STORY WRITTEN BY BRIAN BINGAMAN
@brianbingaman on Twitter
When they first formed in Buffalo in 1986, it was bassist Robby Takac that was lead singer of Goo Goo Dolls.
Flash forward to their new album — their 11th in all — titled “Boxes,” and he does still get the spotlight to sing. However, since the emergence of the photogenic John Rzeznik as frontman and primary songwriter for hits such as “Name,” “Iris,” “Slide” and “Black Balloon,” the new album features just two of Takac’s compositions. “I’ve always been about doing what’s best for the band. (Rzeznik’s) voice became more confident. It’s settled into a balance,” he stated.
Goo Goo Dolls, Collective Soul and Tribe Society are on a tour that brings the band to the Festival Pier at Penn’s Landing in Philadelphia.
Takac said the songs he most enjoys playing on stage are the new song “Over and Over” and “Slide.” “People love Collective Soul. Tribe Society does something really unique,” he added.
Takac said that the cycle of promoting a new album doesn’t get old for him. He described the band’s recent appearances on “Jimmy Kimmel Live” and “Conan” as “intense.” “The only way I can explain it is it’s like being on a date with somebody for the first time. It’s a long day. You don’t do anything that day, then it’s ‘go!’ and you only get one shot. We’ve always had visibility when it counted. We’ve always had a song on the radio.”
Takac credited producers Gregg Wattenberg (Phillip Phillips, Train, Daughtry, Five for Fighting) and Derek Fuhrmann for encouraging songwriting collaboration for “Boxes,” and suggestions like piano hooks, such as the one that appears on the single “So Alive.”
Meanwhile, for its 20th anniversary, the album “A Boy Named Goo” got reissued with seven unreleased live tracks. “A Boy Named Goo” and 1998’s “Dizzy Up the Girl” were recently released on vinyl for the first time. “It’s awesome. I have a Technics 1200 (turntable) at home. When that needle hits the vinyl, something happens, man,” he said, giving a thumbs-up on the transfer of the digital masters to record.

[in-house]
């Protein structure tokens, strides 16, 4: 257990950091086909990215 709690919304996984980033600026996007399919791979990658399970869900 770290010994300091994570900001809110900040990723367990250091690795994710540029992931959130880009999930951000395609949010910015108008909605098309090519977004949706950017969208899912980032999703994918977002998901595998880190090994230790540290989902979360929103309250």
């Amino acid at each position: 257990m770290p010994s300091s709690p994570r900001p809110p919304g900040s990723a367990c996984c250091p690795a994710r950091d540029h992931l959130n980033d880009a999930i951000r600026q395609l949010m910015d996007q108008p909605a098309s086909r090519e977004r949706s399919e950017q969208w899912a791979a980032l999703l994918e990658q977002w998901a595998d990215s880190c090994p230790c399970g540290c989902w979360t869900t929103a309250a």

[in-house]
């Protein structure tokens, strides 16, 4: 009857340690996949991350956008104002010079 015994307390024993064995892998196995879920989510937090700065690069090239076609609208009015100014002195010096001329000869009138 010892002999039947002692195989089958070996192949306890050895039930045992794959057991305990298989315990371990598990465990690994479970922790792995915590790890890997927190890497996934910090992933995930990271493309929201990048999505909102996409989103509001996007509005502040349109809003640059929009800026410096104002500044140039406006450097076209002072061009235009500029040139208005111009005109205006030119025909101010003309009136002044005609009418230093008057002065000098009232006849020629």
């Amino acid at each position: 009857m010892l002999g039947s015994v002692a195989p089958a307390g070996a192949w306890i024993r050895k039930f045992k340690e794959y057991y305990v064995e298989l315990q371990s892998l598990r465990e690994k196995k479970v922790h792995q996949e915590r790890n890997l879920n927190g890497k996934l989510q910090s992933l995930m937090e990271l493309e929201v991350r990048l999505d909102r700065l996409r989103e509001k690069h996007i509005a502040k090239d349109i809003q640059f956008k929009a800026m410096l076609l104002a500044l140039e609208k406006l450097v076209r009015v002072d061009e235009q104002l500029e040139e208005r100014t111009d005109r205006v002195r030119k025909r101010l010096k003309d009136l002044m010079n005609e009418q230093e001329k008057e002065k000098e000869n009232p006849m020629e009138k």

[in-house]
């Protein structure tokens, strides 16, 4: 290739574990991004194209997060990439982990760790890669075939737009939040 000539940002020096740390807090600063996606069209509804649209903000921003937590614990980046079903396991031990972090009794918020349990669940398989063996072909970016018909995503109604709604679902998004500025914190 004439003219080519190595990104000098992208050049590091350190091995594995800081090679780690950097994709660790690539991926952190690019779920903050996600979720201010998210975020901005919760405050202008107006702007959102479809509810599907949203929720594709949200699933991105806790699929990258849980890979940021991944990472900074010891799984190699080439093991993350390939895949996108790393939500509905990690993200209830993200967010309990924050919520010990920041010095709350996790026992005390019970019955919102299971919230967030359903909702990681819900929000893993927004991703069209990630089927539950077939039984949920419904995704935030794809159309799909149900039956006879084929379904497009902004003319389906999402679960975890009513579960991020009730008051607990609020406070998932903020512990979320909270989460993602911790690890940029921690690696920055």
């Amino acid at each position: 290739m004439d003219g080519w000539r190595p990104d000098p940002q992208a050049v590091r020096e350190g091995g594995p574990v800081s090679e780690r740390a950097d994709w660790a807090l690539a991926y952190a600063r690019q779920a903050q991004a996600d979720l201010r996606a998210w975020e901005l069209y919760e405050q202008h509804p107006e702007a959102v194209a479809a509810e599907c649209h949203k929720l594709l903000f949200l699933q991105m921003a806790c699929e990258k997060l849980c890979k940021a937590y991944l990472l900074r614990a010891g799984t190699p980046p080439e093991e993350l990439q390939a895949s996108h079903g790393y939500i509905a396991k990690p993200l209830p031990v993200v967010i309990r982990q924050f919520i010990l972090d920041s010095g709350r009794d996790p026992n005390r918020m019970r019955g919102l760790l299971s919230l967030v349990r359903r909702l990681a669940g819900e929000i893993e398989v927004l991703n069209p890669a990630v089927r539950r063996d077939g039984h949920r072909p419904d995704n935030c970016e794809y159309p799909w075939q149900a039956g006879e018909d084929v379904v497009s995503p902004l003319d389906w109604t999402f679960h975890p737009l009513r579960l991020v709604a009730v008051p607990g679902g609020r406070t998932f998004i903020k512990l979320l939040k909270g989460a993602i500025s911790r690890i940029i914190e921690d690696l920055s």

“Dizzy Up the Girl”’s lead single, “Iris,” became a hit in the U.K. for a second time in 2011 thanks to the TV show “The X Factor.” “What a crazy life that song has had. The ‘90s are starting to become nostalgia again. I didn’t expect this to happen so soon,” Takac said.
When it comes to being a band in the digital age, Takac said “we were pretty early to the internet,” and recalled that in its early days googoodolls.com had a feature called “The Daily Goo.” He tweets @RobbyTakac, and has started to track the Goo Goo Dolls’ stats on Spotify and Shazam, but hasn’t yet figured out Snapchat. “What you find is the unbelievable loyalty that’s attached to (Goo Goo Dolls message boards and social media). We meet 70-something to 100 people every day. I can’t tell you how many people tell me about the friendships they’ve made,” he said.
“The journey we’ve taken over the past 30 years, it’s pretty amazing to follow it.”